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Report: Fraud Loss at $3.7 Trillion Globally

Jaclyn Jaeger | May 27, 2014

Occupational fraud costs companies an estimated 5 percent of their revenue annually, according to the latest data from the Association of Certified Fraud Examiners. Applied to the estimated Gross World Product, this figure translates to a potential projected global fraud loss of more than $3.7 trillion.

First published in 1996, the ACFE's Report to the Nations helps compliance departments to justify budgets and satisfy performance metrics. The ACFE's latest report surveyed fraud examiners in more than 100 countries and examined 1,483 cases of fraud from October 2013 to December 2013.

The median loss caused by occupational fraud in the ACFE study was $145,000, with 22 percent of the cases involving losses of at least $1 million.

The smallest organizations tend to suffer disproportionately large losses due to occupational fraud. Additionally, the specific fraud risks faced by small companies differ from those faced by larger organizations, with certain categories of fraud being much more prominent at small entities than at their larger counterparts.

For example, check tampering schemes occurred in 22 percent of small business cases, but only 7 percent of cases in larger organizations. In addition, payroll and cash larceny schemes were found to occur twice as often in
small businesses as in larger businesses.


Similar to findings in ACFE's prior reports, industries that are most commonly victimized were the banking and financial services, government and public administration, and manufacturing sectors. Mining, real estate, and oil and gas industries had the largest reported median losses.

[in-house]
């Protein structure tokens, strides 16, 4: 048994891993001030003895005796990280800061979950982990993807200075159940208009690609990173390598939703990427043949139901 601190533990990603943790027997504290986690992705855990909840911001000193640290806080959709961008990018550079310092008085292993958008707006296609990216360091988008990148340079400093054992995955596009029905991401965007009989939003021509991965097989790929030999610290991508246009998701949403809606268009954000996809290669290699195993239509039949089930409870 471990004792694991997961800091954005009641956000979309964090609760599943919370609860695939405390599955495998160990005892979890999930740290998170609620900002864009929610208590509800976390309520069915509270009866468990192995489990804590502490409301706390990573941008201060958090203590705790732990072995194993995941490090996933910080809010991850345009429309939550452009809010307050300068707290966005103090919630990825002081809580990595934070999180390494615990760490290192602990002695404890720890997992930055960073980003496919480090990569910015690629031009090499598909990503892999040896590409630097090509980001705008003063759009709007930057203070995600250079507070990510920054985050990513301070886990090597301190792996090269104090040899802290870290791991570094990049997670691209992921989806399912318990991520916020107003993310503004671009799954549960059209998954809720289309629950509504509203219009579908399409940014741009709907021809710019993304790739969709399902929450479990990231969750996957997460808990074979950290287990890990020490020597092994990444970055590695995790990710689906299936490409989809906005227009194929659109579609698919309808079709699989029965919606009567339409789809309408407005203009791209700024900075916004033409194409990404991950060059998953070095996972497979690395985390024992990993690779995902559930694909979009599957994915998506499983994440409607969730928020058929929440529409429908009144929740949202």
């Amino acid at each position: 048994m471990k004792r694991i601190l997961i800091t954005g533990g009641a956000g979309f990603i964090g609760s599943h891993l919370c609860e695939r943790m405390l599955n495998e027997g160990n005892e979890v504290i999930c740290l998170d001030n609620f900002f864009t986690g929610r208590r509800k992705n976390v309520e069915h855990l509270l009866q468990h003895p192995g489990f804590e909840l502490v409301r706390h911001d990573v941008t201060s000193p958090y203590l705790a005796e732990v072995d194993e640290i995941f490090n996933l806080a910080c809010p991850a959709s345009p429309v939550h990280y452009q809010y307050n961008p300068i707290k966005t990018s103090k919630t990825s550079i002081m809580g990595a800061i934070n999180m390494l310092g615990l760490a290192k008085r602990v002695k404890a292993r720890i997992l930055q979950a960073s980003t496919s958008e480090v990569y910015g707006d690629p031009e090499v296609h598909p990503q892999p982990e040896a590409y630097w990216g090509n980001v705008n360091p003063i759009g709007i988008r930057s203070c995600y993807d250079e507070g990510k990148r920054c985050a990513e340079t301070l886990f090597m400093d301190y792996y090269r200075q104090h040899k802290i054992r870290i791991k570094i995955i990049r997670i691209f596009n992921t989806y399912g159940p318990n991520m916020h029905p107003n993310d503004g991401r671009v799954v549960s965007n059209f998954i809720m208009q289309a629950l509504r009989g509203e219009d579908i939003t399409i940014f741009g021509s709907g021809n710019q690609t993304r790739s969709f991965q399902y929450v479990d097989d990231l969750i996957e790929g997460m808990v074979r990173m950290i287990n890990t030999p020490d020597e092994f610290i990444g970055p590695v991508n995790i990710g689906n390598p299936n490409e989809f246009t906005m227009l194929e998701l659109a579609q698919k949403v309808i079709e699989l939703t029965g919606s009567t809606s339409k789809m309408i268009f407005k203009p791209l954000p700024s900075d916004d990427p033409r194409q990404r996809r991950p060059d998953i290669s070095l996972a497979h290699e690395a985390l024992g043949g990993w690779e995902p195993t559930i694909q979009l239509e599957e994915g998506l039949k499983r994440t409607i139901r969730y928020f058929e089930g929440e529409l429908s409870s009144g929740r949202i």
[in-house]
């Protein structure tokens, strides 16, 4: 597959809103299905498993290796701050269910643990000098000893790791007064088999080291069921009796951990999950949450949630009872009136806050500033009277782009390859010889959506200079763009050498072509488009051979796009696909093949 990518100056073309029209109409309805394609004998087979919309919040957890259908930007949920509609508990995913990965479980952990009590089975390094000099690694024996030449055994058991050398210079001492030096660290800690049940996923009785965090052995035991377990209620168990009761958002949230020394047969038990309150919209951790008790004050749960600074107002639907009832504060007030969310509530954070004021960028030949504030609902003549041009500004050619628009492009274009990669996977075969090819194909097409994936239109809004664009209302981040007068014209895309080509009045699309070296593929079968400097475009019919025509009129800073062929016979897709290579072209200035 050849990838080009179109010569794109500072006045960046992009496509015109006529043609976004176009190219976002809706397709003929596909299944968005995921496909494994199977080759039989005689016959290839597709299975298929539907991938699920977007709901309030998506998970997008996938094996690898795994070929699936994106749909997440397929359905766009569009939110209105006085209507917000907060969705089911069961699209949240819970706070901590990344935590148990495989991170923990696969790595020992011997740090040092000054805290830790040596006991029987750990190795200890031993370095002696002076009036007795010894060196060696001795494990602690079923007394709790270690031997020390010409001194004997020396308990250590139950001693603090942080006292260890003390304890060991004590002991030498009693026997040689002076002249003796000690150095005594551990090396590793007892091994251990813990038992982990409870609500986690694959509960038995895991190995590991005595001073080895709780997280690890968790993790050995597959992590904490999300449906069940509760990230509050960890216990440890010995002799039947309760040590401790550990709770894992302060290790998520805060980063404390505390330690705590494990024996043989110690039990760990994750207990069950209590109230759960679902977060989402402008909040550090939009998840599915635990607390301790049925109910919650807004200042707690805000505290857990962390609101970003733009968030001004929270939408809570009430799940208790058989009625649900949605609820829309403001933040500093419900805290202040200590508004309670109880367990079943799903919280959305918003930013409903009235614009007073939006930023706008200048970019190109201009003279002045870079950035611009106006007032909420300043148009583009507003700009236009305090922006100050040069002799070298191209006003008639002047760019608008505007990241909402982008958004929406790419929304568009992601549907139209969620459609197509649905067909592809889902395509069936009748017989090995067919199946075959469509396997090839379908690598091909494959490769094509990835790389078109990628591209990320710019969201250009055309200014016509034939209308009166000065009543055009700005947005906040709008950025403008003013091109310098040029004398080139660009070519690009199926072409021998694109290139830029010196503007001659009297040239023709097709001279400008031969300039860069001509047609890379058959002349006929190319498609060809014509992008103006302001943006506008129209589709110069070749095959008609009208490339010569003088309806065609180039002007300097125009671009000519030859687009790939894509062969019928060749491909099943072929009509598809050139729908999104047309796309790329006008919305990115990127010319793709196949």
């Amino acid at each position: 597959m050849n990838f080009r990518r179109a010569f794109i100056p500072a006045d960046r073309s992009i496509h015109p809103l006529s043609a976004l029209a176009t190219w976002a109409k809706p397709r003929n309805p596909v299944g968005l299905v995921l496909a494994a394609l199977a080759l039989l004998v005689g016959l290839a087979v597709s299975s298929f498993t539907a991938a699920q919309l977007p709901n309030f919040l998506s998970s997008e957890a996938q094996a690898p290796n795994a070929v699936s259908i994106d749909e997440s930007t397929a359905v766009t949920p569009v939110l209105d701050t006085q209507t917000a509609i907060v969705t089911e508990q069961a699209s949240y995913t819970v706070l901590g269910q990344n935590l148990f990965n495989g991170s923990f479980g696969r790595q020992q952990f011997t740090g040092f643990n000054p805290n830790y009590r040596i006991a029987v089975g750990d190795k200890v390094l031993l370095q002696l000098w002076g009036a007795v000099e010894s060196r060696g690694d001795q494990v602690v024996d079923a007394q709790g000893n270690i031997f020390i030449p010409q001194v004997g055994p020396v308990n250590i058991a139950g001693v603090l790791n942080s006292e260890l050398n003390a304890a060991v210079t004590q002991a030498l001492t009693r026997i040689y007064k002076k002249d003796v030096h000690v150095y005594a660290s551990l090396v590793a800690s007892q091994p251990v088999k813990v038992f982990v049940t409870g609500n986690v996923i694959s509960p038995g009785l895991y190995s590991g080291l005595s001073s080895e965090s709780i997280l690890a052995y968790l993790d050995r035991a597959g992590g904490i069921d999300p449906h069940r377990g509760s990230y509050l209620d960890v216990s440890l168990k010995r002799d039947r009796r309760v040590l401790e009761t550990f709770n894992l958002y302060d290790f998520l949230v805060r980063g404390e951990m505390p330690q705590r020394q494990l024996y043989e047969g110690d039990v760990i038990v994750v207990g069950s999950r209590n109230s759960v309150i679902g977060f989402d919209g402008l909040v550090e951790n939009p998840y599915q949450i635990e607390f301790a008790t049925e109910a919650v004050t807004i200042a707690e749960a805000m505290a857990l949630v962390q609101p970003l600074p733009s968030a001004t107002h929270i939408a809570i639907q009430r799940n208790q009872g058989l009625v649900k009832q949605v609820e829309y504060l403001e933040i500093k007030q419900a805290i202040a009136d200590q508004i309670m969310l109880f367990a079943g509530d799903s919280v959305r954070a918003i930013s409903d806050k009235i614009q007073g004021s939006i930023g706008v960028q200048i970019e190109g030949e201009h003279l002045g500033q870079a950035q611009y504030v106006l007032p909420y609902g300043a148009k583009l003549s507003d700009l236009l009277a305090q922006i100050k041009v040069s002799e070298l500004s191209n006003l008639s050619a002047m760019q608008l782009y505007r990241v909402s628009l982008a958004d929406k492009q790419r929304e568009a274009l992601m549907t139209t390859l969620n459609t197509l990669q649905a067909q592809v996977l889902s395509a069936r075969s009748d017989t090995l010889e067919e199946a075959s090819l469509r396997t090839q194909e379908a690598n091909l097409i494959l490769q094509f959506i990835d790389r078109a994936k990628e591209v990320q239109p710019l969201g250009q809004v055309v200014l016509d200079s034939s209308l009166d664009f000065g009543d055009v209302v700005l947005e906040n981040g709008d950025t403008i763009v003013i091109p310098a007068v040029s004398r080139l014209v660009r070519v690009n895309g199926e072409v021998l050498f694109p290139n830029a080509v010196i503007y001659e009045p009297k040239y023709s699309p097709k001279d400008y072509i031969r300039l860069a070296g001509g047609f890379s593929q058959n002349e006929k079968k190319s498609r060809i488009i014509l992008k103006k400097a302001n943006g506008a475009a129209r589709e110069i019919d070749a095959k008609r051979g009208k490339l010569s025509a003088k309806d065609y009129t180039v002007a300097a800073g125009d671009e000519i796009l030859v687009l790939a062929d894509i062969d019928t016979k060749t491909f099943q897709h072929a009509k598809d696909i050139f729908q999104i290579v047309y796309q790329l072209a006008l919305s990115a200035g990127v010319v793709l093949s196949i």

The presence of anti-fraud controls notably correlates with significant decreases in the cost and duration of occupational fraud schemes. Companies that had implemented any of 18 common anti-fraud controls experienced considerably lower losses and time-to-detection than those lacking these controls.

Anti-fraud controls didn't help, however, in instances of collusion, which often enables employees to steal larger amounts of money. Where the median loss in a fraud committed by a single person was $80,000, median losses skyrocketed to $200,000 for fraud perpetrated by two individuals; $355,000 for three perpetrators; and more than $500,000 when four or more perpetrators were involved.

In the majority of these cases, the damages are irreparable. The study found that 58 percent of companies had not recovered any of the fraud losses, and only 14 percent were able to fully recover their losses.

The report also found a correlation between the detection method, median loss, and median duration of occupational frauds. Frauds that were discovered by accident tended to last the longest, with a median duration of 32 months, and had a median loss of $325,000. Schemes that were first detected by notification from law enforcement caused the highest median loss at $1.2 million and had a median duration of 30 months.

Whistleblower Hotlines

The report also found that whistleblower hotlines continue to be an essential tool for detecting fraud. Yet, many companies still don't have such a mechanism in place, indicating room for improvement when it comes to uncovering fraudulent conduct.